In a recent eMail exchange one of the members of this Association confided that he was working on putting music to a series of slides, for an old buddy of his from his Vietnam days. The slides the buddy sent to him (he indulged me by sending me one or two so that I could see what he was talking about…) included pictures of his buddy's time as a pilot in a chopper unit, and other sundry military pictures. They also included what seemed to be some very candid pictures of nude women entertainers in off-base bars, likely in Vietnam, in the 1960’s. Today these kind of girls would be called “lap dancers”, and more. The truth be told however, in looking at them they brought back memories of the old Duy Than Hotel in Nha Trang. That aside, it was clear from the pictures that the women involved were not being forced into taking part in the activities being photographed.

So what gives? We all know that men will be men. Especially men at war. We also know that women love attention… especially when that attention comes with money, of the kind that can be earned inside one of the juke joints usually found outside the gates of an Army base. How should we classify these girls then? What part of society do they fit into?

Our answer: The normal part.   

Japanese Signal Corps WWII


Signal Corps Successes

103rd Signal Company

How Seven Signal OCS Graduates From Class 42-06 Built The 103rd Infantry Division’s Signal Company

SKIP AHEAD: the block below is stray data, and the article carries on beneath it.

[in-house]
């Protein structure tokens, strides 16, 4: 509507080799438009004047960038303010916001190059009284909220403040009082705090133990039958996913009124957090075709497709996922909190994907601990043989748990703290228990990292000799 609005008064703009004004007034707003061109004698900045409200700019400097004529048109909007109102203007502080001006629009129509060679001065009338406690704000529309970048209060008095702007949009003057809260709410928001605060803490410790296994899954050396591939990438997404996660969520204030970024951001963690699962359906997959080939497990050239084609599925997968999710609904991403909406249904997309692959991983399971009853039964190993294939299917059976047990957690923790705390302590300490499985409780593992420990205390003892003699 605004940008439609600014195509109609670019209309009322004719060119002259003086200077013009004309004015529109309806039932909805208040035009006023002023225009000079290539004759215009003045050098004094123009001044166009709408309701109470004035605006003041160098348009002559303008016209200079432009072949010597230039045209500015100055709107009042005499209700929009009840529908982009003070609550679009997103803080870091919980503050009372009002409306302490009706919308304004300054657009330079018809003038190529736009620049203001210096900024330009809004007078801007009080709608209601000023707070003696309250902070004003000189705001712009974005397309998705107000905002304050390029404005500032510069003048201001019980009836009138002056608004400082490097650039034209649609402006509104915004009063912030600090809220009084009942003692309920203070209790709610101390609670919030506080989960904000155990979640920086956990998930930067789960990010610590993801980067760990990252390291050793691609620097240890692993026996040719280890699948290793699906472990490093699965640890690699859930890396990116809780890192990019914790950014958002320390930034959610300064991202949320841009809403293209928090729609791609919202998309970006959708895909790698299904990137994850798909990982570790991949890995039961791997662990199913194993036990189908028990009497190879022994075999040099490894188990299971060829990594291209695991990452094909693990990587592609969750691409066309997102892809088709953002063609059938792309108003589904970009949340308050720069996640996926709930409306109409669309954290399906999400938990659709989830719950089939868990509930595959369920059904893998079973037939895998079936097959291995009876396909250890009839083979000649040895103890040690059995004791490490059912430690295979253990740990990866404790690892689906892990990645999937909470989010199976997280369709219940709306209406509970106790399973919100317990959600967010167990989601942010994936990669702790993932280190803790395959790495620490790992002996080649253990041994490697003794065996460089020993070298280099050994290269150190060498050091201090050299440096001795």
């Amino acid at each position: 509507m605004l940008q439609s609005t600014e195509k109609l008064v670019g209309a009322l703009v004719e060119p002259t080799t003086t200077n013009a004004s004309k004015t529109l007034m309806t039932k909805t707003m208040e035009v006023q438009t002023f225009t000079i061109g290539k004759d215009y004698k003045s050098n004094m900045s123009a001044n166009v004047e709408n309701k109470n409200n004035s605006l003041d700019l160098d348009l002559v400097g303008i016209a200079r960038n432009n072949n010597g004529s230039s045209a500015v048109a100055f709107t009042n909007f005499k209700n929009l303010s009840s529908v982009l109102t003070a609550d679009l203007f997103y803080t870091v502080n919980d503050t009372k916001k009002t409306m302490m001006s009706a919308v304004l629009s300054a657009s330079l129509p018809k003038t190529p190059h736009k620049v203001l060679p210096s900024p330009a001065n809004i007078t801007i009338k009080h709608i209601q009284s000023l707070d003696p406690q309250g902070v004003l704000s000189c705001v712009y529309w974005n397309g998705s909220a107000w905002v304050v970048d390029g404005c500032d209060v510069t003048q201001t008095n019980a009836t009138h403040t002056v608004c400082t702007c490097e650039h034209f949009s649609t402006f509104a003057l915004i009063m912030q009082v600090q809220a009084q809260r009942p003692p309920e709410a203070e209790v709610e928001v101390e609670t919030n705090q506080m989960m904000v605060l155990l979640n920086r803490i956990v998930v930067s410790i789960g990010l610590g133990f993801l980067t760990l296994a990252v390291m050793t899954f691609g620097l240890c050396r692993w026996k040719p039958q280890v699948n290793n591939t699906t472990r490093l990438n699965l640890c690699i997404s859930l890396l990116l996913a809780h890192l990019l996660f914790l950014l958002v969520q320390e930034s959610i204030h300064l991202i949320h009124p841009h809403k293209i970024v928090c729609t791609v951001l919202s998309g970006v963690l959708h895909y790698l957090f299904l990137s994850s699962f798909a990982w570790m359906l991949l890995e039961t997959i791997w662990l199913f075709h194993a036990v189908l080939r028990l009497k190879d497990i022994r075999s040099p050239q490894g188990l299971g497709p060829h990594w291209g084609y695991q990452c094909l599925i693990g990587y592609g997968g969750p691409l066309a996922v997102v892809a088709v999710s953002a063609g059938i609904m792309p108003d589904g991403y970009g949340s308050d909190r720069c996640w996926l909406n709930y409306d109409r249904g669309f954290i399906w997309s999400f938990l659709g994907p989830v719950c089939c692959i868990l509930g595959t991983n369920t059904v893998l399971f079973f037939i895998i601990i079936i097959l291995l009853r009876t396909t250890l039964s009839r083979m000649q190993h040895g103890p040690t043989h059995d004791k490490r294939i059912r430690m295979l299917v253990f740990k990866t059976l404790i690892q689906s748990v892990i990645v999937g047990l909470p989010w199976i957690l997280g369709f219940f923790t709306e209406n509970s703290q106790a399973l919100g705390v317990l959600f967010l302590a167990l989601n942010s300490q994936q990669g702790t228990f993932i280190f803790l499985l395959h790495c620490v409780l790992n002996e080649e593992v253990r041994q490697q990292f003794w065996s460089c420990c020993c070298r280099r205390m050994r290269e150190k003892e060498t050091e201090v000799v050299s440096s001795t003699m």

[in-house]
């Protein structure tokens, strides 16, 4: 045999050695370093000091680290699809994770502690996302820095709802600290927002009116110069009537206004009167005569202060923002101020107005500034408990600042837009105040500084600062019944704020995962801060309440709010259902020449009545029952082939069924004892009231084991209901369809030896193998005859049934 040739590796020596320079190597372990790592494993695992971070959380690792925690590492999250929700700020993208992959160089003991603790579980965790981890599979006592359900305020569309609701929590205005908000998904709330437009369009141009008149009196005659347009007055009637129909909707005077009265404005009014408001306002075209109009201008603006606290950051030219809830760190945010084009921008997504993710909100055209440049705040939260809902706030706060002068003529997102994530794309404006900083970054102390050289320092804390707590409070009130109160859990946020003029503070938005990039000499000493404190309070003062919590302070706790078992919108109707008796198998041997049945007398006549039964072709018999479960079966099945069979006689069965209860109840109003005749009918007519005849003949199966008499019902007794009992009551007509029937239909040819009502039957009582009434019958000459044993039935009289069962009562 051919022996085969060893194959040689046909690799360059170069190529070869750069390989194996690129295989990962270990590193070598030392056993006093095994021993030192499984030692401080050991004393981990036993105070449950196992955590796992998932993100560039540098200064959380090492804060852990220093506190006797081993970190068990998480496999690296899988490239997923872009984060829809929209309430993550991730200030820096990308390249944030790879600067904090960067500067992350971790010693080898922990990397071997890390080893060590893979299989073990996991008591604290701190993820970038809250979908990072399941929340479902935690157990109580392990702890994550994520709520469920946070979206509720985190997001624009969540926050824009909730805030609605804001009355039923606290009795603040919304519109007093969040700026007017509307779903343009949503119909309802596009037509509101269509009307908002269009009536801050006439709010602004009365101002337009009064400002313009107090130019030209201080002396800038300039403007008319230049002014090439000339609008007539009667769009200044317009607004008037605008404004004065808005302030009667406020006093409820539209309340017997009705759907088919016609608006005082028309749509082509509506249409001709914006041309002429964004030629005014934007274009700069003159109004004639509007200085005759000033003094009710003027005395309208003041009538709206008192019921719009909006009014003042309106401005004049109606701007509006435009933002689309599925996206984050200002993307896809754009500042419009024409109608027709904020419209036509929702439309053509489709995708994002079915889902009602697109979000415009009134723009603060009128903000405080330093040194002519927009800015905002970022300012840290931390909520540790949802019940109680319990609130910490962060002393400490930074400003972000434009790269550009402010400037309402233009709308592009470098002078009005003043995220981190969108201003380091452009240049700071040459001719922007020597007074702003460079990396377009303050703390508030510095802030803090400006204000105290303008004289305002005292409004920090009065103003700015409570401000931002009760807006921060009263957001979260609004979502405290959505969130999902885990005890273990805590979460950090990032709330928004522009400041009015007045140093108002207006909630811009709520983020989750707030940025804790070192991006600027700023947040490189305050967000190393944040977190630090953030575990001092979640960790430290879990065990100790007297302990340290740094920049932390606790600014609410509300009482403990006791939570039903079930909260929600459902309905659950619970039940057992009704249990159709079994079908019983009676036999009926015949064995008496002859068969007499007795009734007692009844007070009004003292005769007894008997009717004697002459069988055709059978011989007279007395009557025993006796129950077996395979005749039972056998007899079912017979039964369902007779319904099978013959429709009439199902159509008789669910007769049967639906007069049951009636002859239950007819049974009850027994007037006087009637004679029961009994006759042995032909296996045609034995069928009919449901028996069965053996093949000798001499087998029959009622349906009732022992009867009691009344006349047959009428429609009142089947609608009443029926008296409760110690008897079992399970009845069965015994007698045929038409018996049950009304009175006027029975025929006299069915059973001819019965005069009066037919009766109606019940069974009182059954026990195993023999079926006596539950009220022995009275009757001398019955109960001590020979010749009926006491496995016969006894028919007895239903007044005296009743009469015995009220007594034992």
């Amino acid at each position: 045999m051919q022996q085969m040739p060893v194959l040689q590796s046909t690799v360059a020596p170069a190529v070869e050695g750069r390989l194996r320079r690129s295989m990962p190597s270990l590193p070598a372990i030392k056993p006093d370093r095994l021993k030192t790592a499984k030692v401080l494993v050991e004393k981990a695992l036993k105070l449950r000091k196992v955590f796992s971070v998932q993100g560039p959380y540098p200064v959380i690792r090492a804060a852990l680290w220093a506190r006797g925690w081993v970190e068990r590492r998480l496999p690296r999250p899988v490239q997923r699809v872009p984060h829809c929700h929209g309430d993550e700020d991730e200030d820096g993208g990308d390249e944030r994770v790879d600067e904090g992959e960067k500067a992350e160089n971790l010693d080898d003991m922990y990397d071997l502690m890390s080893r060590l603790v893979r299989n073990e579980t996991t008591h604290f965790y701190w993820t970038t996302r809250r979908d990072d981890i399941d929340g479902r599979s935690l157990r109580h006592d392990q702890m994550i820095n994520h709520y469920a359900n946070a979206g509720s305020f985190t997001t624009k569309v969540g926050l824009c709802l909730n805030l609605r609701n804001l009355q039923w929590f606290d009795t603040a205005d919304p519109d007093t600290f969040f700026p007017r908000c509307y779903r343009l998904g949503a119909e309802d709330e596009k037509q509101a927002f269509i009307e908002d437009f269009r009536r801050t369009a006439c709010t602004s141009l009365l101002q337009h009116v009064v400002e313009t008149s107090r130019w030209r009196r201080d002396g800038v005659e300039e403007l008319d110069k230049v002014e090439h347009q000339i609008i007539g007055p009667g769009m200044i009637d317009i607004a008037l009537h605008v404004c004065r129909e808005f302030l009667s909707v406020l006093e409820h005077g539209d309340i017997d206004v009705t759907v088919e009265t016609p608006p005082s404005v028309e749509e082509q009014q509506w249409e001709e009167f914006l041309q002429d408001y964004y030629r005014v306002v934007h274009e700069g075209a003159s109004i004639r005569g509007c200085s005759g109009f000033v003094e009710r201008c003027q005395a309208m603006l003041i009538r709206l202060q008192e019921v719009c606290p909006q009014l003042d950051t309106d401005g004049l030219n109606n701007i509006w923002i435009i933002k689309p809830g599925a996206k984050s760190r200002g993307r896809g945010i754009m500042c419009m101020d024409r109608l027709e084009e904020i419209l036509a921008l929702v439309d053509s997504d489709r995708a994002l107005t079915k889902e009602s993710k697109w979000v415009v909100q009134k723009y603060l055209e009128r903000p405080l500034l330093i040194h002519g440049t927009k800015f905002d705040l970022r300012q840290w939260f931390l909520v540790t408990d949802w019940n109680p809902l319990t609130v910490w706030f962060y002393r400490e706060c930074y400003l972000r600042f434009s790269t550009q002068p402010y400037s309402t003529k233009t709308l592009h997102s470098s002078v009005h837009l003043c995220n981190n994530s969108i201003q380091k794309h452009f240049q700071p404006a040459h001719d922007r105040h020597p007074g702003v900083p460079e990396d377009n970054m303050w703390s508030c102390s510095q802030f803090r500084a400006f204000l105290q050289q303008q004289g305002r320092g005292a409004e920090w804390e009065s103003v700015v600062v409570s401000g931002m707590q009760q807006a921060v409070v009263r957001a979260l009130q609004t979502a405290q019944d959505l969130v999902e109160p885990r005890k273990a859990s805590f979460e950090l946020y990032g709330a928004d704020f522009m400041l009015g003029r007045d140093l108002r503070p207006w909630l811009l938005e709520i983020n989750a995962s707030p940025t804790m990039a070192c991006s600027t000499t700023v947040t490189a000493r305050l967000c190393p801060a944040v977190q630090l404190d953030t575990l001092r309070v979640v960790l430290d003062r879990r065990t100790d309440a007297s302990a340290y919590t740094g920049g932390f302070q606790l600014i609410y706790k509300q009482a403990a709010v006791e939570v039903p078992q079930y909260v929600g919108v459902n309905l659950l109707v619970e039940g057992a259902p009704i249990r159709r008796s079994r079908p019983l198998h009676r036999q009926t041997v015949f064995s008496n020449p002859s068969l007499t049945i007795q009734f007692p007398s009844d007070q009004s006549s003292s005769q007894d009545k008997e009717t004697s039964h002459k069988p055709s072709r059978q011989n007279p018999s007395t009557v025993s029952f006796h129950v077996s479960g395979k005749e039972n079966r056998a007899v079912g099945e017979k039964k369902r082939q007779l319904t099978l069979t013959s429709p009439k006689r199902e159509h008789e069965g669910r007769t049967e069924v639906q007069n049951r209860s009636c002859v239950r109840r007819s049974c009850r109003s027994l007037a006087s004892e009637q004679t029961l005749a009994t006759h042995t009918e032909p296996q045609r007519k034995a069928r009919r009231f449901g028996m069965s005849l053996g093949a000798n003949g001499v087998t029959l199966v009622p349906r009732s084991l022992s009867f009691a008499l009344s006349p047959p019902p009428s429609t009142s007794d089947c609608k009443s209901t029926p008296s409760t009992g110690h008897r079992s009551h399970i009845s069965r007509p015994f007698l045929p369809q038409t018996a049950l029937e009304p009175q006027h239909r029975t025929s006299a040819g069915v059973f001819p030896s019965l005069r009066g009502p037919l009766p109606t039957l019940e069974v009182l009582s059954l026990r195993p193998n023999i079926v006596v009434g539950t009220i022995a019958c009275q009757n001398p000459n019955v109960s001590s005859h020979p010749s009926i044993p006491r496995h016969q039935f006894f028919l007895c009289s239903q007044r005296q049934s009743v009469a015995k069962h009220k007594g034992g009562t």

Part III of IV

When we left our story last month (Part II) it was the beginning of January, 1945. Having fought alongside of the 103rd Infantry Division itself, the man of the 103rd Signal Company were by now battle hardened; but it came at a cost. Between the two units “December saw casualties totaling 589 men. Forty-six were killed in action and 218 were counted as missing in action. Eight were seriously injured. Two hundred and fifty-four were slightly wounded in action while 56 were injured. Six died of their wounds.”

Of equal importance was the fact that the General they had fought under, General Haffner, had been relieved, due to stress, and sent home to rest. His replacement was none other than old “Nuts!” McAuliffe, of the famous Battle of the Bulge.

Unlike Haffner, McAuliffe was a no nonsense commander, prone to both hard fighting and hard discipline. If you got out of line in McAuliffe’s unit, you were hit quickly and hit hard, regardless of whether you were enlisted or an Officer. In McAuliffe’s mind there was a war to be won, and the best way to win that war was to stick to your job, keep your nose clean, and pay attention to your duties. In other words, do it by the book and you would be fine serving under him. Act carelessly, disregard rules and regulations, and lolly gag about and you could find yourself on the short end of the stick.